Saturday, July 30, 2011

100 Minutes

The trip back to the DC area last evening included a very interesting 100 minutes of flying. Just an hour before departure from KBDR, the weather radar showed very little convective activity along my expected route. I launched at 2032Z, as yet unaware that a lot of fast-growing, fast moving convective weather was developing in places that N631S and I intended to be. Managing to stay out of trouble would take all of the resources that I – and a series of great controllers – had available.
As usual, you can click on the images to "big-ify" them.
I had filed for a route across JFK and down over New Jersey, but the ATC computer issued me the "usual route" involving vectors to Sparta, south to Solberg, west to Allentown then south to Lancaster and Baltimore, thence home. This time, I wasn't smart enough to say, "Unable." I knew, however, that it was going to be a long evening when 20 minutes after departure I was still east of KBDR! (This was due to "vectors for sequencing at Sparta," from New York Approach.) I was watching that storm cell approaching Stewart (KSWF) but that one turned out to be the least of my worries.
After another 20 minutes of slow westward progress it was clear that I wouldn't be affected by the cell to the north...but the weather down the route near Solberg (SBJ) was looking like a potential problem. The most pressing matter was to avoid the cell that was then just west of the Broadway (BWZ) VOR. If I got past that point I was confident that a path could be found through the cells then to the south of SBJ.
I asked for an early turn to SBJ, something that's not usually available. This time, the New York Approach controller accommodated me, the first of many times that ATC would help me on this trip. Also, I usually ask for and receive a short cut to LANNA from about 15 miles north of SBJ. This time I didn't request it and wouldn't have taken it if offered as that would have taken N631S and I into some nasty looking weather.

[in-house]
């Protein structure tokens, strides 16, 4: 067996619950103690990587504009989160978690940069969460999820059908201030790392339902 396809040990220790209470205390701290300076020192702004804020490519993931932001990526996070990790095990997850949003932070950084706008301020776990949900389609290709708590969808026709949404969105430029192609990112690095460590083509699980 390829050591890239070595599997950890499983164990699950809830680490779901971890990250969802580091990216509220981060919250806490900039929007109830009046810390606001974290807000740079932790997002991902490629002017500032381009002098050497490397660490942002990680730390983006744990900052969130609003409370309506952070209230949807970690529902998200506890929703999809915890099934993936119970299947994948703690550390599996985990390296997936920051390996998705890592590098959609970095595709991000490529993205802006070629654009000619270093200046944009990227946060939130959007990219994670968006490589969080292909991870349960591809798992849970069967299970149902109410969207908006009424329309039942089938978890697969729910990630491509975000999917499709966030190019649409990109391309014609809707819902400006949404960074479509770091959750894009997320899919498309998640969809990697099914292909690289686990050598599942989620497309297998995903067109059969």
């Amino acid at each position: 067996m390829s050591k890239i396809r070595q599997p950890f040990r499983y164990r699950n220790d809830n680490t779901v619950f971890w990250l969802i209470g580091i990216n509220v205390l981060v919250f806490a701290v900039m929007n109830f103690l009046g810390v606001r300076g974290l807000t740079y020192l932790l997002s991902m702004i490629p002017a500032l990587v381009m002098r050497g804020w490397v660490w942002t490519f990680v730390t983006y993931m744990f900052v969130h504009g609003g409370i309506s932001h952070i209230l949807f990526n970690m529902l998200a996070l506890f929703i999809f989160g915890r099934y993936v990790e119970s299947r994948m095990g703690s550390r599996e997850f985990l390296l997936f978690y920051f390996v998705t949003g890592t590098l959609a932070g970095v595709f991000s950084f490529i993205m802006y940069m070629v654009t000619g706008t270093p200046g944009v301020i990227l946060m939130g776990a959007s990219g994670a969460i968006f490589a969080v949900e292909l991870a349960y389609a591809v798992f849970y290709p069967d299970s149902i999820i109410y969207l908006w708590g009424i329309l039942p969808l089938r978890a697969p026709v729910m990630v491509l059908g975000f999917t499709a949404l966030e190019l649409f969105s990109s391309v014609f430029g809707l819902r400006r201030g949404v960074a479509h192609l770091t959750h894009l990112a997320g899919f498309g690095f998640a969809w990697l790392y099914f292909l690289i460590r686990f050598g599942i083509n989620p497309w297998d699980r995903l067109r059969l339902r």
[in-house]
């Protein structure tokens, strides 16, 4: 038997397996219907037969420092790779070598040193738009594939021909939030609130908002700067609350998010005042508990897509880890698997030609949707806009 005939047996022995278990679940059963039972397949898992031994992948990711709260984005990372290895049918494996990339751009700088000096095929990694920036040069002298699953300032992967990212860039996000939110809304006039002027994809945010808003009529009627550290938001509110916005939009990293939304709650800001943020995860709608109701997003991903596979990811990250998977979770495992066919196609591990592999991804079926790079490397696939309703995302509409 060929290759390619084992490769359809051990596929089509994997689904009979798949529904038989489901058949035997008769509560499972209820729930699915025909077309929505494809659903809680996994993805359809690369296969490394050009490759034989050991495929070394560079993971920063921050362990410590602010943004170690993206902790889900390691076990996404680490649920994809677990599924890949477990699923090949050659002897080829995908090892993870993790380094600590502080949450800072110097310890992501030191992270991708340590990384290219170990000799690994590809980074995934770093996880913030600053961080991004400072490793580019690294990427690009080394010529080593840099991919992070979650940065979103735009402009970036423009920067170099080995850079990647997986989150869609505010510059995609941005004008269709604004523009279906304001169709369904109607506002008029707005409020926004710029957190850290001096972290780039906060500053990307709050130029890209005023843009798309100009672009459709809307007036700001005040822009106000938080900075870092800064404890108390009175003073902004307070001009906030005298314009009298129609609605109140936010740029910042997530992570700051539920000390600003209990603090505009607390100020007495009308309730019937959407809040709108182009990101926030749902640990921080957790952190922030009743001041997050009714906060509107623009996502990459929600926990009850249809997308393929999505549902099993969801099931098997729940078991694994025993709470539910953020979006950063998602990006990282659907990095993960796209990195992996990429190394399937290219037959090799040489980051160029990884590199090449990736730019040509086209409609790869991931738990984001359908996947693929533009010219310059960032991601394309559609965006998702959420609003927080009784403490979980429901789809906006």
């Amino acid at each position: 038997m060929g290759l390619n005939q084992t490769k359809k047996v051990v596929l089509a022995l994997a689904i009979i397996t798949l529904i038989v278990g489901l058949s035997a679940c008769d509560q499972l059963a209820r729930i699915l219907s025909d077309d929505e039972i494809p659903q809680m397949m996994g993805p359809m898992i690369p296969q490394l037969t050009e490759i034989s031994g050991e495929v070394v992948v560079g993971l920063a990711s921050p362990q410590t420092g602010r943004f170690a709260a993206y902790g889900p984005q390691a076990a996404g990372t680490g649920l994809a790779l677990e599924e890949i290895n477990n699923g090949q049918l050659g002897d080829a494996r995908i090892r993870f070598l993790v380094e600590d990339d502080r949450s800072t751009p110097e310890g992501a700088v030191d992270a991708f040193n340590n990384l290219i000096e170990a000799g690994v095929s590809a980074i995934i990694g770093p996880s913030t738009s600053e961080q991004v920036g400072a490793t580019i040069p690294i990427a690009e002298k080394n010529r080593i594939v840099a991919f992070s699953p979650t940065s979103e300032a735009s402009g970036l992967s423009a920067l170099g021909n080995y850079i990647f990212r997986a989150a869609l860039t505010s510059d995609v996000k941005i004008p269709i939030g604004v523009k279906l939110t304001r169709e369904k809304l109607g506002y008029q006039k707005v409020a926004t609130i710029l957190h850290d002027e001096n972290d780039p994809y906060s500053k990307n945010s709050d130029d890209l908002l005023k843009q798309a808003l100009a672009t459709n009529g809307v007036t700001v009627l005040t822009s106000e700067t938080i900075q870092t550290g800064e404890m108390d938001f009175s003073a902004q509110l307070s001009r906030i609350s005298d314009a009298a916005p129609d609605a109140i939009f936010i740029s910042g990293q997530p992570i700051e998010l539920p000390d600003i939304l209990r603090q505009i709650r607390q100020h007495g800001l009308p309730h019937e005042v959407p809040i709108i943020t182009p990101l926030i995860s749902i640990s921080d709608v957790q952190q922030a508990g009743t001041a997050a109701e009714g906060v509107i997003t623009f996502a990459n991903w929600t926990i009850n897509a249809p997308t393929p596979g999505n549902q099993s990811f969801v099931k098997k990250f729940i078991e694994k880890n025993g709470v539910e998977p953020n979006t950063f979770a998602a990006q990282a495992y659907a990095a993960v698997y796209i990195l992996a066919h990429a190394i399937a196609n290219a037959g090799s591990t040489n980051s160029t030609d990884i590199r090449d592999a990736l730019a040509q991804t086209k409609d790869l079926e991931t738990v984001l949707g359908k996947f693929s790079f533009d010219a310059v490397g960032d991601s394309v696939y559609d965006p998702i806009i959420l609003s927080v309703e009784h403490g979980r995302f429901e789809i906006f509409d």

The early turn gave me a little breathing room and the change in course gave a few more knots of ground speed. I started planning to ask the controller for a 270 heading as soon as I was past the threatening cell. Before I could make the request, he said, "Skylane 31 Sierra, let me know when you can accept direct East Texas." I liked that...the course to the East Texas (ETX) VOR would be almost exactly the 270 heading I'd need. Then after 15 to 20 miles of that, I could work out the next bit of strategy with Allentown Approach.
On the way down to SBJ there was some moderate precipitation and occasional light chop for about five minutes, but nothing serious. Just a free airplane wash. That undoubtedly corresponded to penetration of the "yellow" part of the NEXRAD return shown in the screen capture at left.
Very soon after the hand-off to Allentown Approach I asked whether "direct FLOAT" would be a good idea. FLOAT is an intersection near Reading, south of my then current course. The Allentown controller didn't think much of that idea. "This stuff is moving fast," he said, "so by the time you get to FLOAT it'll be there. We need to vector you around it." I was happy to agree. He then added, "31 Sierra, turn left 20 degrees at this time for weather avoidance." The screen capture above left shows the effect of that turn - and yes, I guess the weather was moving fast. I could see his plan...15 to 20 miles on the new heading then a turn to the northwest to exploit the gap between two cells.
At a strategic moment, I suggested that a turn "direct Allentown" looked good to me, and the controller concurred. "Skylane 31 Sierra, turn right direct to the Allentown VOR, that's Foxtrot Juliet Charlie." That course split the cells nicely. On the way through the gap there was only light precipitation and occasional light chop. Nearing FJC, N631S and I broke out into clear air and sunshine. I gave the controller a report of flight conditions between the cells and heard him relay the information to another aircraft that was following along behind me.
I'd reached a point where a turn to the west, along the back side of the cell, would work, so I requested direct ETX and then resume my original clearance. That was approved. For a while I could enjoy the fairly benign conditions rounding the back of that weather...but the fun wasn't over. there was another problem ahead, approaching Lancaster (LRP) from the west. Given how fast that these cells were moving, I was sure that the cell would beat me to LRP and I'd have to work around another one.